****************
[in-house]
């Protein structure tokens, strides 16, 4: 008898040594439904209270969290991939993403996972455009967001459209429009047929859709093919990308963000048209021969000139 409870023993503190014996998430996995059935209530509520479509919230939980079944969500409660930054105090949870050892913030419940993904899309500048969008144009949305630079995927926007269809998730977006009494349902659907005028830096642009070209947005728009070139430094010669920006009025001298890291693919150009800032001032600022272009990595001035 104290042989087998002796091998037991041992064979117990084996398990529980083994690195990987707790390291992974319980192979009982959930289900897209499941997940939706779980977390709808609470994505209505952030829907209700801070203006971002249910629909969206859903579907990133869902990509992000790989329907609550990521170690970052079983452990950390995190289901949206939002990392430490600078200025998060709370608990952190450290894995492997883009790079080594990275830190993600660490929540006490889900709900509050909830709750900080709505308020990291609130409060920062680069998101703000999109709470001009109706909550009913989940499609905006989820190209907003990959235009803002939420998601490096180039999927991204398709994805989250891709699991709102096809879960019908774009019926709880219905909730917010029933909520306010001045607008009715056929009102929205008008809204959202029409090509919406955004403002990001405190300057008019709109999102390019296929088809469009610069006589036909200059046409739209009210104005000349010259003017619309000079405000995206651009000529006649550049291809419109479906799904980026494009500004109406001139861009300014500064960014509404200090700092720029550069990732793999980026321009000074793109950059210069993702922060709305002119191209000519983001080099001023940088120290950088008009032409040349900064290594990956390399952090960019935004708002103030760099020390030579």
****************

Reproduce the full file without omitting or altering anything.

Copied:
[in-house]
């Protein structure tokens, strides 16, 4: 008898040594439904209270969290991939993403996972455009967001459209429009047929859709093919990308963000048209021969000139 409870023993503190014996998430996995059935209530509520479509919230939980079944969500409660930054105090949870050892913030419940993904899309500048969008144009949305630079995927926007269809998730977006009494349902659907005028830096642009070209947005728009070139430094010669920006009025001298890291693919150009800032001032600022272009990595001035 104290042989087998002796091998037991041992064979117990084996398990529980083994690195990987707790390291992974319980192979009982959930289900897209499941997940939706779980977390709808609470994505209505952030829907209700801070203006971002249910629909969206859903579907990133869902990509992000790989329907609550990521170690970052079983452990950390995190289901949206939002990392430490600078200025998060709370608990952190450290894995492997883009790079080594990275830190993600660490929540006490889900709900509050909830709750900080709505308020990291609130409060920062680069998101703000999109709470001009109706909550009913989940499609905006989820190209907003990959235009803002939420998601490096180039999927991204398709994805989250891709699991709102096809879960019908774009019926709880219905909730917010029933909520306010001045607008009715056929009102929205008008809204959202029409090509919406955004403002990001405190300057008019709109999102390019296929088809469009610069006589036909200059046409739209009210104005000349010259003017619309000079405000995206651009000529006649550049291809419109479906799904980026494009500004109406001139861009300014500064960014509404200090700092720029550069990732793999980026321009000074793109950059210069993702922060709305002119191209000519983001080099001023940088120290950088008009032409040349900064290594990956390399952090960019935004708002103030760099020390030579």